New Yorkers are reacting with anger (and generosity) to the story of the 100 elementary-school children in Queens who were forced to sit in a darkened auditorium because their parents didn't pay the $10 admission fee for a carnival on school grounds on May 21 where hundreds of their classmates were whooping it up.
About a half-dozen people who read the New York Post's story about the excluded children, some of whom were crying, have offered to reach into their wallets to throw them a party of their own.
Here's what happened, according to the Post:
Close to 900 kids went to the Queens schoolyard affair, with pre-K to fifth-grade classes taking turns, each spending 45 minutes outside. The kids enjoyed inflatable slides, a bouncing room and a twirly teacup ride. They devoured popcorn and flavored ices. DJs blasted party tunes.
But more than 100 disappointed kids were herded into the darkened auditorium to just sit or watch an old Disney movie while aides supervised — the music, shouts and laughter outside still audible.
The must-pay rule excluded some of the poorest kids at the elementary, where most parents are Chinese immigrant families crammed into apartments and “struggling to keep their heads above water,” staffers said.
The teacher hugged a 7-year-old girl who was “crying hysterically.”
“She was the only one from her class who couldn’t go, so she was very upset,” the teacher said.
The girl told others, “My mom doesn’t care about me.” But the teacher said parents possibly did not see or understand the flier that went home or didn’t have $10 to spare.
“Are we being punished?” one child asked an aide in the auditorium as kids sat there with no movie playing, a staffer said.
I'm outraged, too–but not just at the cruelty of the "no party for the poor" at P.S. 120, as the Post described it.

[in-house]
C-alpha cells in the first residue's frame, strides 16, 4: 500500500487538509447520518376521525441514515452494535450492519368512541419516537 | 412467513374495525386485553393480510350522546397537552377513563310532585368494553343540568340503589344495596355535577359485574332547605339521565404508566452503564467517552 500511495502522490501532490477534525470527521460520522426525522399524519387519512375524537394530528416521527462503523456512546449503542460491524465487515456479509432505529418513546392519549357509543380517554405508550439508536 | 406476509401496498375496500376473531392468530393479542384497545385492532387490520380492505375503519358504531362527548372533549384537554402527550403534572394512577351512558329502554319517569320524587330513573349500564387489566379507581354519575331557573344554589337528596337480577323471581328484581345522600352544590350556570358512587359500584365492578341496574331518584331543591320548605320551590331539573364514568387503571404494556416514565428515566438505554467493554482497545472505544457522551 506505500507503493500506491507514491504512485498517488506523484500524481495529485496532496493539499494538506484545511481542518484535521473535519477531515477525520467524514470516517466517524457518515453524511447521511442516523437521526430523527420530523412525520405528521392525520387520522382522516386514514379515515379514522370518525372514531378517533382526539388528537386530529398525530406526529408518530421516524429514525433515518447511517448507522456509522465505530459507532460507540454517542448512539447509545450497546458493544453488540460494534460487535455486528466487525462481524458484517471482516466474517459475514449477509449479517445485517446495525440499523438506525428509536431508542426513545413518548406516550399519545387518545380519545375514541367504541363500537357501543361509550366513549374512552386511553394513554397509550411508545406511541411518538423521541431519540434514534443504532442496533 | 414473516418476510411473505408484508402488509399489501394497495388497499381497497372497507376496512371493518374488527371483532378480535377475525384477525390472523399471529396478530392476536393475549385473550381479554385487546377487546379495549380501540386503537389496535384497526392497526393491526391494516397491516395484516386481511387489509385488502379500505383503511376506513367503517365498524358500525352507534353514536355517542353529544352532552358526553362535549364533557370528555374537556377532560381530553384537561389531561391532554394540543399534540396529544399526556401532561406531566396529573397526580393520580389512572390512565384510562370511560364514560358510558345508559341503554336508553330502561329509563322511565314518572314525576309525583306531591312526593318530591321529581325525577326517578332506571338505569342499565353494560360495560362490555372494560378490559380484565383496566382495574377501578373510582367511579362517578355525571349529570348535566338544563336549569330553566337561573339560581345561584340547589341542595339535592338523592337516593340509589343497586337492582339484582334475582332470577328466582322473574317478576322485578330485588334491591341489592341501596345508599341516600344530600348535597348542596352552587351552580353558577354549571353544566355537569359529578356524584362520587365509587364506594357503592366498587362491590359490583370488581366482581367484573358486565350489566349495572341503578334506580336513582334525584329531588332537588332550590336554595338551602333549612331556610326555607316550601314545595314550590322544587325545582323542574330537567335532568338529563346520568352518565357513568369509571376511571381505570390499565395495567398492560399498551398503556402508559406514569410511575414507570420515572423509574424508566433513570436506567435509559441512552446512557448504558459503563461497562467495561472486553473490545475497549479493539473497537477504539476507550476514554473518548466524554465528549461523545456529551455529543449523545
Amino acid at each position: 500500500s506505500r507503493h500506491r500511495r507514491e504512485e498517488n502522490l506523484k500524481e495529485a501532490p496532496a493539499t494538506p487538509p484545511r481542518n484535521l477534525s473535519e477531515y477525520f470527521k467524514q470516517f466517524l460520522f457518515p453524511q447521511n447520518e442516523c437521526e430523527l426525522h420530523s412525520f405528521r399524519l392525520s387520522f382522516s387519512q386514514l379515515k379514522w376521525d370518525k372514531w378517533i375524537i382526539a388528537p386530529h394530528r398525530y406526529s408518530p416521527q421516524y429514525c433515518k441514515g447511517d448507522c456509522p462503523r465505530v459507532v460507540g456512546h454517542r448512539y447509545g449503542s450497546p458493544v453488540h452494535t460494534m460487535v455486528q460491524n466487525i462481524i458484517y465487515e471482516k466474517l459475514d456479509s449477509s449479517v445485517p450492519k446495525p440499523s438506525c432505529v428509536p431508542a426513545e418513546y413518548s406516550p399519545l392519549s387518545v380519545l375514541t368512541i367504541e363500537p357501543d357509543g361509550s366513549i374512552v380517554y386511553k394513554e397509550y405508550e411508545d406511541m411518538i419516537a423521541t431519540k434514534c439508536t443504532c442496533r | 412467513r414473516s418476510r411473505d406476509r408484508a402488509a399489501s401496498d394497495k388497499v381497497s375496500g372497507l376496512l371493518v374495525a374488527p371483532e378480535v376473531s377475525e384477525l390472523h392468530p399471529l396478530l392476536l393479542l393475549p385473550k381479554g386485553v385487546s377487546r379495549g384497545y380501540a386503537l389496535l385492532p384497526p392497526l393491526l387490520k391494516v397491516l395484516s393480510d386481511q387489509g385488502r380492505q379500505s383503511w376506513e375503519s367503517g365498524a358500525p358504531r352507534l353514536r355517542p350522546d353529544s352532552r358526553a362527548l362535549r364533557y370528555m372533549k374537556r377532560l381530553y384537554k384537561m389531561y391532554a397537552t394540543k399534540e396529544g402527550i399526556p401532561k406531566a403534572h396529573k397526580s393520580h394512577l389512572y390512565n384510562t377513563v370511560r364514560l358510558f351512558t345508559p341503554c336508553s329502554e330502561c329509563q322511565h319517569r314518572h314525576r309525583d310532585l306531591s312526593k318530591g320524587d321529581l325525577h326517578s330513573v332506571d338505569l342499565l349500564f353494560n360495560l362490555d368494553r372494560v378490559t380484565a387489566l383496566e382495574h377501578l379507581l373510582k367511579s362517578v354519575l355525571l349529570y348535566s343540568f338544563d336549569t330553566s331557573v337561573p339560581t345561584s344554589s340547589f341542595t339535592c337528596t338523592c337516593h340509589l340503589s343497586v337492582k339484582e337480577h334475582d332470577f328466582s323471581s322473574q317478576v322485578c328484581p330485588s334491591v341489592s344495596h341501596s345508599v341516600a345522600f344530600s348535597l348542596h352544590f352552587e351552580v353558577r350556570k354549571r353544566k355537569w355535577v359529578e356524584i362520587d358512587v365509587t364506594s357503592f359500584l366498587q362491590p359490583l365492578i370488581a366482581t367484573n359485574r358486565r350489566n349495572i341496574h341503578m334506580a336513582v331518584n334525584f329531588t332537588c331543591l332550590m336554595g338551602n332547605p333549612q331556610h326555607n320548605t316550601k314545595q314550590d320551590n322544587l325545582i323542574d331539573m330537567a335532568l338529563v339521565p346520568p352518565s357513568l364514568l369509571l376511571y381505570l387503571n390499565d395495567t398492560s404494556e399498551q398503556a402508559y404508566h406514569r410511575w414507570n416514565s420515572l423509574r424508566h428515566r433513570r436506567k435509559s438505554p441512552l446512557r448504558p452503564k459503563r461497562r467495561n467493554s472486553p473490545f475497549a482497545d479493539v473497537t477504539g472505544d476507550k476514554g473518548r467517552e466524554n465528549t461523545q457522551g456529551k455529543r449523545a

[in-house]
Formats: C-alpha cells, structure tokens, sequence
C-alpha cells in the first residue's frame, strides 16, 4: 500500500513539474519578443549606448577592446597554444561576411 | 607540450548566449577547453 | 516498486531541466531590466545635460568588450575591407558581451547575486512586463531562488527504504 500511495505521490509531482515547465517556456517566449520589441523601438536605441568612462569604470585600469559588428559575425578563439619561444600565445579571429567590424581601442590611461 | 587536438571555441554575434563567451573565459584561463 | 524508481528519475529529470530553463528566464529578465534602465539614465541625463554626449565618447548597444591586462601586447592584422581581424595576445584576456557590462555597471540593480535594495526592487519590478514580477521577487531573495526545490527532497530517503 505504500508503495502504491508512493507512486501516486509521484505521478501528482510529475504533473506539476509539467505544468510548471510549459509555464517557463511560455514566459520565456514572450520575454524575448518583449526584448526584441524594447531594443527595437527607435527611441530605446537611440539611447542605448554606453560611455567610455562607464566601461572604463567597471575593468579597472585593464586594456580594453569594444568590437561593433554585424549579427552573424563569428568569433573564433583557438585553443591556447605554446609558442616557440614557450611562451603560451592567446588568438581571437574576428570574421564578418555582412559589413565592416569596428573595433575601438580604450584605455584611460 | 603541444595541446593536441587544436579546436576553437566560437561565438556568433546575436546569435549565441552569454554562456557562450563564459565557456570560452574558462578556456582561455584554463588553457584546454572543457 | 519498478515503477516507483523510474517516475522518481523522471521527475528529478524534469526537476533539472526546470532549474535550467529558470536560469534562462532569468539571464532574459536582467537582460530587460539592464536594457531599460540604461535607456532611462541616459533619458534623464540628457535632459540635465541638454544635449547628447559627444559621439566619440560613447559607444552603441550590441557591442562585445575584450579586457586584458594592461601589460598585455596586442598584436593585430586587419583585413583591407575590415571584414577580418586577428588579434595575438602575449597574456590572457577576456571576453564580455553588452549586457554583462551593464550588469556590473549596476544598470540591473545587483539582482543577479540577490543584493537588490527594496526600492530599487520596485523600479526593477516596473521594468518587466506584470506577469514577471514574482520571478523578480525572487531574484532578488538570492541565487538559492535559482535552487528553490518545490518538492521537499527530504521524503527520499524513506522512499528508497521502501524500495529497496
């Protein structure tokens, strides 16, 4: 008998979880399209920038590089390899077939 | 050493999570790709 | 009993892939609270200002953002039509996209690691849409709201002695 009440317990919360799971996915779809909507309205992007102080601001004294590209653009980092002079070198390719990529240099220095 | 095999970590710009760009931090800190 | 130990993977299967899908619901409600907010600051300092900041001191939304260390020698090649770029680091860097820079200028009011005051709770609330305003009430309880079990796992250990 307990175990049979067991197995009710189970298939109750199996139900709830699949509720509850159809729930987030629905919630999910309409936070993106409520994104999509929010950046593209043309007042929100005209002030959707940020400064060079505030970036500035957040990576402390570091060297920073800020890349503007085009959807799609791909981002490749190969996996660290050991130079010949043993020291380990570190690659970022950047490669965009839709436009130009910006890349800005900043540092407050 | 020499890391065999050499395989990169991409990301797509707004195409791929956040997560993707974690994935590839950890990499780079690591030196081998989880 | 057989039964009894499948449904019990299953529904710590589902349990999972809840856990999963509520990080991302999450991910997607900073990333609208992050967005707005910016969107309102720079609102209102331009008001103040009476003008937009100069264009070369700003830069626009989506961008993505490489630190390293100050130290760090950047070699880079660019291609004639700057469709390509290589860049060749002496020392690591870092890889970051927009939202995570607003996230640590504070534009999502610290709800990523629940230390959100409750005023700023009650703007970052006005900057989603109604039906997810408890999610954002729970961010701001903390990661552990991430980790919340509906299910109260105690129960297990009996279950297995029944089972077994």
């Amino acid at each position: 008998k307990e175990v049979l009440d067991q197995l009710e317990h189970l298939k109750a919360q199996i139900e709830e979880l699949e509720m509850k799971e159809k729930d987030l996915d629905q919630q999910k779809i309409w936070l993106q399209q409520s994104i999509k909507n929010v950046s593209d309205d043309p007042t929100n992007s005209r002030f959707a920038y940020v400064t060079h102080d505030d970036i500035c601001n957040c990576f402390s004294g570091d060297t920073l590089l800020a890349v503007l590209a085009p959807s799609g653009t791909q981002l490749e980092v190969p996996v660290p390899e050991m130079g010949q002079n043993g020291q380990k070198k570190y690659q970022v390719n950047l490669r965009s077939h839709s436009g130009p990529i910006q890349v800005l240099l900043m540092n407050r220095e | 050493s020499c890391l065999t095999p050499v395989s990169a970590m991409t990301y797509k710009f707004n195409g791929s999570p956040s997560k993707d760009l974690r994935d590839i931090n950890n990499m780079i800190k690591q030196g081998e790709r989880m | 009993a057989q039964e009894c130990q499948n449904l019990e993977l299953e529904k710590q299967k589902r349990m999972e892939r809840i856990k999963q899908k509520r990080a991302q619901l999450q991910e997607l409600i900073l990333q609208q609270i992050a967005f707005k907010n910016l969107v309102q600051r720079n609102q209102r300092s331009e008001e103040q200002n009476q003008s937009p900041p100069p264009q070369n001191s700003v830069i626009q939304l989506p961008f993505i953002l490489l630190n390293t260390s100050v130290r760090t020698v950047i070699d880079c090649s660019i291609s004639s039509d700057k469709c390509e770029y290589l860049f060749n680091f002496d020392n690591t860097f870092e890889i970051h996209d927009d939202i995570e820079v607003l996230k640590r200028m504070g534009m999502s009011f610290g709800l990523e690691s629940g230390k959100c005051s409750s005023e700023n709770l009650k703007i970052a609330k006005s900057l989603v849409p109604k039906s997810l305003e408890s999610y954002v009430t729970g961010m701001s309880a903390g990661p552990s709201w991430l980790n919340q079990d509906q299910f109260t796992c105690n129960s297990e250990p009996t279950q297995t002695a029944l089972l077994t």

My objection is: Why did the school administrators stage the carnival on a school day? Shouldn't public schools be using school hours paid for by taxpayers to actually teach kids something?
The answer to that question looks pretty obvious: The purpose of the carnival, organized by a parents' association, was to raise funds for the school–and there's no audience so captive as a bunch of children who are obliged by law to be at the school anyway most weekdays. The carnival, which cost $6,200 to operate, including hiring the services of a professional carnival company, netted a $2,000 to $3,000 profit for the school.
The practice of using school days for anything but school is widespread in the public-education system. Here In D.C. schools are regularly closed for full days and half-days for such non-instructional events as "parent-teacher conferences" and "professional development." I always wonder: If teachers are supposed to be the professionals they claim they are (which is why they're constantly claiming they're underpaid), shouldn't they be developing themselves professionally on their own time, the way other professionals do?
And how many parents, most of whom undoubtedly work or have other responsibilities, take time off during the day to travel to a school to talk to a teacher unless their kid is in serious trouble? Parent-teacher conference days for teachers sound like "office hours" for college professors: Time for catching up on your paperwork in an otherwise empty room.
The P.S. 120 story looks as though it will have a happy ending, as New Yorkers prove once again that the city that never sleeps has a heart:
“I’m a big believer in giving back,” promised Daren Hornig, 47, a partner of Great Neck-based real estate investment firm Hornig Capital Partners. “I’ll bring my girls and we’ll all go to an amusement park together and have a good time.”
New Yorkers of all stripes were galled.
“Next time they have a carnival, any kids that can’t pay the price, please send me the bill for each and all that were less fortunate,” building super Carlos Medina offered.
Other offers included a trip to Chuck E. Cheese’s for only the kids who were left out, and a second carnival for all the students.
Now, if P.S. 120 had held its fund-raising carnival on a weekend instead of during school hours, few would have complained. But the school couldn't resist the double whammy of maximizing attendance via near-coercion and giving the teachers time off from actually teaching. Sounds like business as usual at public school.